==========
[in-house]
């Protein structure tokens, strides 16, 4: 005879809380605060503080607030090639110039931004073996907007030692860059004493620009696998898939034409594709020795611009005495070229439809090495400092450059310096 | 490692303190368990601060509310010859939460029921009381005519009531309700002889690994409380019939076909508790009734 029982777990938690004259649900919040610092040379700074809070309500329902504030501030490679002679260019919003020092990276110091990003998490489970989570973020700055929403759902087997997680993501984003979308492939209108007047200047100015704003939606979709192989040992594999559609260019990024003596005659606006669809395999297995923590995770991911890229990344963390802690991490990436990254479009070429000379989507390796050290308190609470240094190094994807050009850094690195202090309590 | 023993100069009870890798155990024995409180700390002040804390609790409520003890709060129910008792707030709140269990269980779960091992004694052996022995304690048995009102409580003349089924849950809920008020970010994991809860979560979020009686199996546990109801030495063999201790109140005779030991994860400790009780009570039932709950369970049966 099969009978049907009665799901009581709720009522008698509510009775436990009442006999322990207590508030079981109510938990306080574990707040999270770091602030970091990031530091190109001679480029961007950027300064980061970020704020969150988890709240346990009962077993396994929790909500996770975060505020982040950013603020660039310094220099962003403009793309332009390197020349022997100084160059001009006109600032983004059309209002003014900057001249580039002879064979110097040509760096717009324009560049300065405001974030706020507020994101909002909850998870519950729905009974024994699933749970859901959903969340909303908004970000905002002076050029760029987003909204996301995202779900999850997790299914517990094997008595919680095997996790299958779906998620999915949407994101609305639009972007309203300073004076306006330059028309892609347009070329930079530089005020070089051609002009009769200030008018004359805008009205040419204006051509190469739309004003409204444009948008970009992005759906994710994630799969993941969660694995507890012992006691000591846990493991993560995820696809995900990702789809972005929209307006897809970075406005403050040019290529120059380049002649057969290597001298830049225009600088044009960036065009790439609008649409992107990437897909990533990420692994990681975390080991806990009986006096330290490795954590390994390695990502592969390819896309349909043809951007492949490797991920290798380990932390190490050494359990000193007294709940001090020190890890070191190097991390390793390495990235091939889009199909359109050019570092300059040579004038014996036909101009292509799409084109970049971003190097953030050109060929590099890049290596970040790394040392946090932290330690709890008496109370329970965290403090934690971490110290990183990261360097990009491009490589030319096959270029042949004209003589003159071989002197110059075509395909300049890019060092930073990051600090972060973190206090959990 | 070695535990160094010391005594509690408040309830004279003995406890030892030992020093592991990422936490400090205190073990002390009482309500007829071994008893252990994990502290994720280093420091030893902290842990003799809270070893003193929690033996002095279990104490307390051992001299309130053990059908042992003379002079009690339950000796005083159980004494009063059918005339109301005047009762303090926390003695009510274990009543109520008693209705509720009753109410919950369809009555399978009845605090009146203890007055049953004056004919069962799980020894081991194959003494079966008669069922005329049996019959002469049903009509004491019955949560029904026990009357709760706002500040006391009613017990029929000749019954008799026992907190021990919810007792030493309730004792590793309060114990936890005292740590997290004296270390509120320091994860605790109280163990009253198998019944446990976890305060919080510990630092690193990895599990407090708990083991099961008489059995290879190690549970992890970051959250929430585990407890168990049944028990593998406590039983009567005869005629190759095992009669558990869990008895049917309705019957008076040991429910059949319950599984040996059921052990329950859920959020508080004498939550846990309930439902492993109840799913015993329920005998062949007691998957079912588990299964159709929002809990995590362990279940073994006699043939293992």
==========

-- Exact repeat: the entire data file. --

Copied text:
[in-house]
């Protein structure tokens, strides 16, 4: 005879809380605060503080607030090639110039931004073996907007030692860059004493620009696998898939034409594709020795611009005495070229439809090495400092450059310096 | 490692303190368990601060509310010859939460029921009381005519009531309700002889690994409380019939076909508790009734 029982777990938690004259649900919040610092040379700074809070309500329902504030501030490679002679260019919003020092990276110091990003998490489970989570973020700055929403759902087997997680993501984003979308492939209108007047200047100015704003939606979709192989040992594999559609260019990024003596005659606006669809395999297995923590995770991911890229990344963390802690991490990436990254479009070429000379989507390796050290308190609470240094190094994807050009850094690195202090309590 | 023993100069009870890798155990024995409180700390002040804390609790409520003890709060129910008792707030709140269990269980779960091992004694052996022995304690048995009102409580003349089924849950809920008020970010994991809860979560979020009686199996546990109801030495063999201790109140005779030991994860400790009780009570039932709950369970049966 099969009978049907009665799901009581709720009522008698509510009775436990009442006999322990207590508030079981109510938990306080574990707040999270770091602030970091990031530091190109001679480029961007950027300064980061970020704020969150988890709240346990009962077993396994929790909500996770975060505020982040950013603020660039310094220099962003403009793309332009390197020349022997100084160059001009006109600032983004059309209002003014900057001249580039002879064979110097040509760096717009324009560049300065405001974030706020507020994101909002909850998870519950729905009974024994699933749970859901959903969340909303908004970000905002002076050029760029987003909204996301995202779900999850997790299914517990094997008595919680095997996790299958779906998620999915949407994101609305639009972007309203300073004076306006330059028309892609347009070329930079530089005020070089051609002009009769200030008018004359805008009205040419204006051509190469739309004003409204444009948008970009992005759906994710994630799969993941969660694995507890012992006691000591846990493991993560995820696809995900990702789809972005929209307006897809970075406005403050040019290529120059380049002649057969290597001298830049225009600088044009960036065009790439609008649409992107990437897909990533990420692994990681975390080991806990009986006096330290490795954590390994390695990502592969390819896309349909043809951007492949490797991920290798380990932390190490050494359990000193007294709940001090020190890890070191190097991390390793390495990235091939889009199909359109050019570092300059040579004038014996036909101009292509799409084109970049971003190097953030050109060929590099890049290596970040790394040392946090932290330690709890008496109370329970965290403090934690971490110290990183990261360097990009491009490589030319096959270029042949004209003589003159071989002197110059075509395909300049890019060092930073990051600090972060973190206090959990 | 070695535990160094010391005594509690408040309830004279003995406890030892030992020093592991990422936490400090205190073990002390009482309500007829071994008893252990994990502290994720280093420091030893902290842990003799809270070893003193929690033996002095279990104490307390051992001299309130053990059908042992003379002079009690339950000796005083159980004494009063059918005339109301005047009762303090926390003695009510274990009543109520008693209705509720009753109410919950369809009555399978009845605090009146203890007055049953004056004919069962799980020894081991194959003494079966008669069922005329049996019959002469049903009509004491019955949560029904026990009357709760706002500040006391009613017990029929000749019954008799026992907190021990919810007792030493309730004792590793309060114990936890005292740590997290004296270390509120320091994860605790109280163990009253198998019944446990976890305060919080510990630092690193990895599990407090708990083991099961008489059995290879190690549970992890970051959250929430585990407890168990049944028990593998406590039983009567005869005629190759095992009669558990869990008895049917309705019957008076040991429910059949319950599984040996059921052990329950859920959020508080004498939550846990309930439902492993109840799913015993329920005998062949007691998957079912588990299964159709929002809990995590362990279940073994006699043939293992």